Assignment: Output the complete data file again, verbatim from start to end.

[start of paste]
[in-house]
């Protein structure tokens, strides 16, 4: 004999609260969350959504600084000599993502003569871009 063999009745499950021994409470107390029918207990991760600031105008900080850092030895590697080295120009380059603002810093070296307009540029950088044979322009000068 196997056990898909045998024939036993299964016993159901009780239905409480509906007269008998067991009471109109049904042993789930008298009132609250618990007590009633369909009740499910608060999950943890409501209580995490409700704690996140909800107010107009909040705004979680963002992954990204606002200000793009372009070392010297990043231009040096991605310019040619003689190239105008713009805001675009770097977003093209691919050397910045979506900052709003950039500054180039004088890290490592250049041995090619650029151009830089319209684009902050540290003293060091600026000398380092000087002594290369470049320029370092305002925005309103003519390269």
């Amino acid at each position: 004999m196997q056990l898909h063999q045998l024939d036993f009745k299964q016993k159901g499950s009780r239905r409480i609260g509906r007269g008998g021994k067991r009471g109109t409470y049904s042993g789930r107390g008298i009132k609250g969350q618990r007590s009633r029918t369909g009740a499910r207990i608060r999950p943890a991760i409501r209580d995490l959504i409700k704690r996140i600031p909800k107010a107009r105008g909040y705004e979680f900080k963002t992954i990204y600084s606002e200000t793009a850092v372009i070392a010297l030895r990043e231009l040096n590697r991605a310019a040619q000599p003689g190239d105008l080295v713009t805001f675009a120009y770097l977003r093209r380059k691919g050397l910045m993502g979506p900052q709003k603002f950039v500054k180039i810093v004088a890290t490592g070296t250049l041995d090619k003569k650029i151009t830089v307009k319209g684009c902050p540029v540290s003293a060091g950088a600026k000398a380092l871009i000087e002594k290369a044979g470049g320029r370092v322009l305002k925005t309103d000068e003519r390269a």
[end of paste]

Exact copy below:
[in-house]
């Protein structure tokens, strides 16, 4: 004999609260969350959504600084000599993502003569871009 063999009745499950021994409470107390029918207990991760600031105008900080850092030895590697080295120009380059603002810093070296307009540029950088044979322009000068 196997056990898909045998024939036993299964016993159901009780239905409480509906007269008998067991009471109109049904042993789930008298009132609250618990007590009633369909009740499910608060999950943890409501209580995490409700704690996140909800107010107009909040705004979680963002992954990204606002200000793009372009070392010297990043231009040096991605310019040619003689190239105008713009805001675009770097977003093209691919050397910045979506900052709003950039500054180039004088890290490592250049041995090619650029151009830089319209684009902050540290003293060091600026000398380092000087002594290369470049320029370092305002925005309103003519390269």
């Amino acid at each position: 004999m196997q056990l898909h063999q045998l024939d036993f009745k299964q016993k159901g499950s009780r239905r409480i609260g509906r007269g008998g021994k067991r009471g109109t409470y049904s042993g789930r107390g008298i009132k609250g969350q618990r007590s009633r029918t369909g009740a499910r207990i608060r999950p943890a991760i409501r209580d995490l959504i409700k704690r996140i600031p909800k107010a107009r105008g909040y705004e979680f900080k963002t992954i990204y600084s606002e200000t793009a850092v372009i070392a010297l030895r990043e231009l040096n590697r991605a310019a040619q000599p003689g190239d105008l080295v713009t805001f675009a120009y770097l977003r093209r380059k691919g050397l910045m993502g979506p900052q709003k603002f950039v500054k180039i810093v004088a890290t490592g070296t250049l041995d090619k003569k650029i151009t830089v307009k319209g684009c902050p540029v540290s003293a060091g950088a600026k000398a380092l871009i000087e002594k290369a044979g470049g320029r370092v322009l305002k925005t309103d000068e003519r390269a």